Wednesday, March 6, 2013

Feed the Dirt Pennies a Load

As I reported in my Laundry post a couple weeks ago, making my own powdered detergent was a piece of cake, once I located the ingredients, but it didn't actually save mucho dinero over finding planet-friendly laundry detergent on super-de-duper sale. Nevertheless, the powdered batch took care of two weeks' worth of laundry for a family of five, and I still have enough for one more load.

However, the authors of The Country Almanac of Housekeeping Techniques That Save You Money promised their concoction of liquid laundry detergent cost only "pennies a load," so I had to try that next. No, I wasn't going to make my own fireplace bellows or build the kids a "simple solar cooker" or "Make Recycled Sandals from Rubber Tires" (other projects in the book), but this I could manage.

It took a little planning ahead because I needed two one-gallon containers. At our family's milk-drinking rate, that required a four-day lead time. But otherwise the main ingredients were the same: soap flakes, Borax, and washing soda. In particular they said you could grate 1/3 to 1/2 a bar of Fels-Naptha laundry soap or solid Co-Co Castile soap, but in my laziness I bought pre-flaked soap off Amazon. Fred Meyer carries the Fels-Naptha, the Borax, and the washing soda, all right next to each other.

1/3 to 1/2 bar of Fels-Naptha or Kirk's CoCo Castile soap
4 cups water
1/2 cup washing soda
1/2 cup borax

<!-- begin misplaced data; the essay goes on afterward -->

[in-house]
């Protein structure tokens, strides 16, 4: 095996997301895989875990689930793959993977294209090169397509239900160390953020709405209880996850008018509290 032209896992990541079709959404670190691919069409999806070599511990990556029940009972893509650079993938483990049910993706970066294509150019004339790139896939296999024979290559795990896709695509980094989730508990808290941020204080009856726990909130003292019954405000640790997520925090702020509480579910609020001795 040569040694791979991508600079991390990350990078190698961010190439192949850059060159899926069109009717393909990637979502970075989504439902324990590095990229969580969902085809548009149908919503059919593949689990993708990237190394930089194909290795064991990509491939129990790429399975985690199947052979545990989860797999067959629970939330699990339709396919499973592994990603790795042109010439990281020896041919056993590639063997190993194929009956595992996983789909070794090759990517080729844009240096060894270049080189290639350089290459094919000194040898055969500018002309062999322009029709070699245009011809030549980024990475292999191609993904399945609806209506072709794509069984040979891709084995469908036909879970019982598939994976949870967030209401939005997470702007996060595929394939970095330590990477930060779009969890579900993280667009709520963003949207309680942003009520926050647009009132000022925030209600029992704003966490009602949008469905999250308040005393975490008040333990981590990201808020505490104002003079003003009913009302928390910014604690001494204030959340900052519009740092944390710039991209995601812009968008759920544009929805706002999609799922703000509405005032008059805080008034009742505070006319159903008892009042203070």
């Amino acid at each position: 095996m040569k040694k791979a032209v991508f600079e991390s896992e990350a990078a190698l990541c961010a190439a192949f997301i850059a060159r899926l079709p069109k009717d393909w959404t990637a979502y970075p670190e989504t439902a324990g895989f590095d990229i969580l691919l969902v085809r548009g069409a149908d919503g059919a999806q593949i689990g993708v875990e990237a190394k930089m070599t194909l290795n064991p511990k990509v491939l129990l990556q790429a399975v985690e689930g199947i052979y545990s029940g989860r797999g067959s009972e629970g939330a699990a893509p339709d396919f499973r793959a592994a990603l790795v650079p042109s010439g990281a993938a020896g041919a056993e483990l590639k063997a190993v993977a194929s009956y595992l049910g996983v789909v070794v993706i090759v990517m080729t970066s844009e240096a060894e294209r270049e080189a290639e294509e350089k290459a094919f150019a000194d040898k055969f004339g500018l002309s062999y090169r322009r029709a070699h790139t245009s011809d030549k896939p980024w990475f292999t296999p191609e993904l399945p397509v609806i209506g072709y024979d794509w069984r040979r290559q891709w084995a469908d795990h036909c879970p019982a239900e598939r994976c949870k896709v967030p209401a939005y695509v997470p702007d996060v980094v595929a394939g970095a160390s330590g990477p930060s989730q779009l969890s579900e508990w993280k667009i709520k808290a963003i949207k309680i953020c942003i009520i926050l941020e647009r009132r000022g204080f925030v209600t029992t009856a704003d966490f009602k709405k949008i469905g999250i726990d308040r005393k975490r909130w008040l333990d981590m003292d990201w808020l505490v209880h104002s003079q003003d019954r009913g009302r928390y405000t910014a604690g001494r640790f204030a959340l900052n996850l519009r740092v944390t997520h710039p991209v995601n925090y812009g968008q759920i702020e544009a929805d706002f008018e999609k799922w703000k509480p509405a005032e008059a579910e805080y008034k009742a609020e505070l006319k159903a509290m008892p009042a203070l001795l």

1 Tbsp essential oil (I skipped this)

Since 1/2 of a Fels-Naptha laundry soap bar would weigh 2.25 ozs, I weighed an equivalent amount of soap flakes:

Next, I added the soap flakes to the water and heated over medium until the flakes dissolved.

(The froth is from stirring. It isn't boiling.)
Then I added the remaining ingredients and stirred until dissolved.

Once dissolved, the mixture sat for five minutes over the heat. It said "stir occasionally," but I got distracted and didn't stir at all until the end, and no harm seemed to come of it.

Remove from heat and allow to cool five minutes.

I filled each milk jug halfway with hot tap water. Then I poured half the soap mixture in each jug, shook it, and filled it the rest of the way with warm water. I shook it again and then stored it in the utility room cabinet to await laundry day. (The book recommends letting the mixture sit for 24 hours.)

Just in case, I wrote the directions right on the jug. In fact I wrote several labels on the jugs, not out of fear my children would drink it, but more because my absent-minded husband might. I don't imagine he'd go looking for milk in the utility room, but if I happened to leave it on the washer, I wouldn't put it past him.

Considering the liquid recipe used less soap, Borax, and washing soda, and that it promises up to 50 loads (instead of just 12), this indeed qualifies as an #OrganicTightwad post. But I'll definitely let you know how it cleans. The powdered detergent was great, so I have high hopes.

And a closing note from my other tightwad front: artisan breadmaking. (See this post and this one and this one.) My quest to replace storebought sandwich bread was half-successful. Meaning, my husband and son were just fine with homemade (hub even preferred it strongly), but my youngest thought it was too crumbly in a school lunch, and the oldest didn't want it for toast. Sigh. I'm going to try the recipe again, to get my ingredients more uniformly mixed and the loaves closer to storebought size. They looked great, though, didn't they?

Easy to slice, too.

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